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MOSCOW, March 20. /TASS/. - The Ukrainian parliament’s resolution to introduce special administration rules in the territories of the self-proclaimed Donetsk and Luhansk People’s Republics only after elections have been held there in compliance with Ukrainian laws jeopardises implementation of the Minsk peace settlement and is fraught with new escalation of the conflict, polled experts told TASS.
Agreement to effect the ceasefire and the pullback of heavy weapons from the disengagement line between the conflicting parties is to be followed by political reform and the granting of a special status to some areas of Donbass, was achieved at negotiations by the Normandy Quartet’s leaders on February 12.
At the same time, the Verkhovna Rada on Tuesday declared these territories as "temporarily occupied", adding that this special status will stay in effect "until all illegal armed groups and military equipment, as well as groups of militants and mercenaries have left Ukrainian territory and Kiev has regained full control of the state border".
Heads of the Donetsk and Luhansk republics have urged the Normandy Quartet’s leaders to force Kiev to change its mind. Russian Foreign Minister Sergey Lavrov has said that the Verkhovna Rada’s resolution "as a matter of fact is a re-writing of the Minsk accords, in other words, their crude violation."
A member of Russia’s Presidential Human Rights Council, Maxim Shevchenko, currently touring Donbass, told TASS that judging by the Rada’s resolution, the Ukrainian authorities were utterly unaware of what was really happening in the east of the country.
"People of the Donetsk and Luhansk republics are adamant in their refusal to hold elections on instructions from Kiev, which has for nearly a year waged war against the Russian-speaking population. It is impossible to force several million people to obey the Rada’s resolution. By setting preposterously unrealistic conditions on Donbass, Kiev in fact disrupts the Minsk accords," Shevchenko said.
"The Donetsk and Luhansk republics will now be healing the scars of war and strengthening their independence. In the meantime, the warmongers in Kiev, once they have recovered from the defeats suffered in clashes with the militias near Ilovaisk and Debaltsevo, will start getting ready to mount another offensive," he warned.
Director of the Political Studies Institute Sergey Markov agrees that the Ukrainian parliament’s resolution is a disruption of part of the Minsk accords. "One should be aware that the decision was made not by President Poroshenko, or Prime Minister Yatsenyuk or parliament, but an external centre of Ukraine’s administration, located in the United States.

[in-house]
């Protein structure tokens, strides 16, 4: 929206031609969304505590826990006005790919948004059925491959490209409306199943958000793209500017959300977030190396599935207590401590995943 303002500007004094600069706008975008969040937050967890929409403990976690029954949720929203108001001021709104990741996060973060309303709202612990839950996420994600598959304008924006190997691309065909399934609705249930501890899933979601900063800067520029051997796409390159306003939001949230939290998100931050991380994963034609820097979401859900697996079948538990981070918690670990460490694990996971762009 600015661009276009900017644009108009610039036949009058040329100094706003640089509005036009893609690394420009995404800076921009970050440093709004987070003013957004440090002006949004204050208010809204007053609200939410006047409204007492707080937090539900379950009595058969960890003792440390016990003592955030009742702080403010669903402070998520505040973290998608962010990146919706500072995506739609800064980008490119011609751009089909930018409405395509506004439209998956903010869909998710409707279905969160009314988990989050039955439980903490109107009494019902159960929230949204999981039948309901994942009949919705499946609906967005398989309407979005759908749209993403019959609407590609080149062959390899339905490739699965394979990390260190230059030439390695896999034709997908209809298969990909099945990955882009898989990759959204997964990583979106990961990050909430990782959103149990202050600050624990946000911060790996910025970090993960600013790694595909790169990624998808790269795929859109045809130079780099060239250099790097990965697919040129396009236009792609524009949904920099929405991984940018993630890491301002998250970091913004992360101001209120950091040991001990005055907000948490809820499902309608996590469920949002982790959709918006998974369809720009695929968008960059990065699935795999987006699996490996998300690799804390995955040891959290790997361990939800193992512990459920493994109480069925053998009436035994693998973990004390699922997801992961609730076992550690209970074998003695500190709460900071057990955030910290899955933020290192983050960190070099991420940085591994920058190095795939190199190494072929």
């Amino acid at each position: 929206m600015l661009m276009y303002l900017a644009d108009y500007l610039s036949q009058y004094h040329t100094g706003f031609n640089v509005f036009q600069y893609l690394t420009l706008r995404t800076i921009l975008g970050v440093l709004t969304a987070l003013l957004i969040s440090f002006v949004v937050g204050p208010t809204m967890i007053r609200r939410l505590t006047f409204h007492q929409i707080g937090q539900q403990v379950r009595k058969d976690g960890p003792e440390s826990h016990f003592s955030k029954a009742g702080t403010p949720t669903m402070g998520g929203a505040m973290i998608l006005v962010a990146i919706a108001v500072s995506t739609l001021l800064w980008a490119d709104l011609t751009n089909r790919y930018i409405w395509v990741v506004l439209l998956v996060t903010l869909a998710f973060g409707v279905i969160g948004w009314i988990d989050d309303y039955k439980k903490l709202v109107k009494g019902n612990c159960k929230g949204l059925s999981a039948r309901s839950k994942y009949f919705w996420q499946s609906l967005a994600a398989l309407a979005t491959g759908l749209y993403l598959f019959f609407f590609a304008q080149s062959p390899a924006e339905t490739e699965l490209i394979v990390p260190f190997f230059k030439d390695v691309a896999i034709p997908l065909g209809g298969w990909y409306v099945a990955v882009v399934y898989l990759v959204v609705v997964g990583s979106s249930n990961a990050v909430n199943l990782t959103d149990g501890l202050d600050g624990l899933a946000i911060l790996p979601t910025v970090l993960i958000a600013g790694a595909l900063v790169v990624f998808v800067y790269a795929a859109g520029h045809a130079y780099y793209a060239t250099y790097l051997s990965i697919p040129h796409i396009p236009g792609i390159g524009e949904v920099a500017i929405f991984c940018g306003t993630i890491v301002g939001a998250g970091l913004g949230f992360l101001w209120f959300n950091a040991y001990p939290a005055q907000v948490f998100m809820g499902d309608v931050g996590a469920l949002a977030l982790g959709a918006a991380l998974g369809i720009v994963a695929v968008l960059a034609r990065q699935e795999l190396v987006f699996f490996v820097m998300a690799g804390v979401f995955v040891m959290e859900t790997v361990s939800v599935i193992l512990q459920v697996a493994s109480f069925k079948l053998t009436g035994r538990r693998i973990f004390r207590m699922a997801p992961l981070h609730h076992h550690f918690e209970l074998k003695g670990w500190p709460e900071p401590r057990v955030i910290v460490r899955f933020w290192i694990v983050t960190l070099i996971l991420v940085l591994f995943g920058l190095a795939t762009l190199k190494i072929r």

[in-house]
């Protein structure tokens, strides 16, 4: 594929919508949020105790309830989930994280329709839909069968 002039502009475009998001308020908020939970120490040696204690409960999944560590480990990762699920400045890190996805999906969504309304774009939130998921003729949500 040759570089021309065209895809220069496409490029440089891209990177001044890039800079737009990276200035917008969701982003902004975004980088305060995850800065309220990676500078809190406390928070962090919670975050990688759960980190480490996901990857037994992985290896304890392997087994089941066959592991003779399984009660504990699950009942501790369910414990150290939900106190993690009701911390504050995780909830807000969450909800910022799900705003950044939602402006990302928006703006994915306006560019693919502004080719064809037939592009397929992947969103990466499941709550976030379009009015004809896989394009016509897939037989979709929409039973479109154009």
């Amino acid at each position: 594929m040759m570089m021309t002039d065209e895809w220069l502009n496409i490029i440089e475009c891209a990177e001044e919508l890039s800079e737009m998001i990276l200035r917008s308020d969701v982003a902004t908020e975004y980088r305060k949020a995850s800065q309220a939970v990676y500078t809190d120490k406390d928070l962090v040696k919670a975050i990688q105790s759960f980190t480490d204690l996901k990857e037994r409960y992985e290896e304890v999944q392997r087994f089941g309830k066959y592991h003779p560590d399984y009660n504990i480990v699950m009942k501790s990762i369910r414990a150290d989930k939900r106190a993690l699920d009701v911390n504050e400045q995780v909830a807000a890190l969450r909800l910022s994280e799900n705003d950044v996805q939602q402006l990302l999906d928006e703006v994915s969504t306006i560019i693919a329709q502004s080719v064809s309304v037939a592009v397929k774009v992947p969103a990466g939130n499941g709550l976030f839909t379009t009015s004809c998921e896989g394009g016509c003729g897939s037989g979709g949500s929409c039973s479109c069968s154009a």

"What kind of argument can Angela Merkel and Francois Hollande address Barack Obama with? Naturally, they keep quiet in response to Kiev’s outright violations of the Minsk accords the Normandy Quartet had agreed on," Markov said.
"My contacts with Ukrainian experts are telling me that Kiev is pushing ahead with preparations for a resumption of combat operations in the east of Ukraine in early May in order to overshadow celebrations of the 70th V-Day anniversary in Moscow. President Poroshenko has declared in public that Ukraine was purchasing weapons from the European Union, and US instructors, according to Pentagon statements, will start training Ukrainian national guardsmen in April. The military scenario is still on the agenda," Markov warns.
Director for International Development at the Institute of Modern Development Sergey Kulik agrees that the threat of a resumption of hostilities in eastern Ukraine is still there. "The Minsk peace process is stalled. Both Angela Merkel and Francois Hollande are well aware of that. None of the experts’ councils for a settlement of the Ukrainian crisis that have been meeting these days have been heard make any constructive proposals for implementing the political part of the Minsk accords," he said.
"Kiev does not recognise the Donetsk and Luhansk republics and refuses to co-ordinate their actions with the militias’ leaders. The only sensible way out of the current situation may be to freeze the conflict along the current disengagement line in the hope the conflicting parties will gradually succeed to negotiate terms of political reform," Kulik told TASS.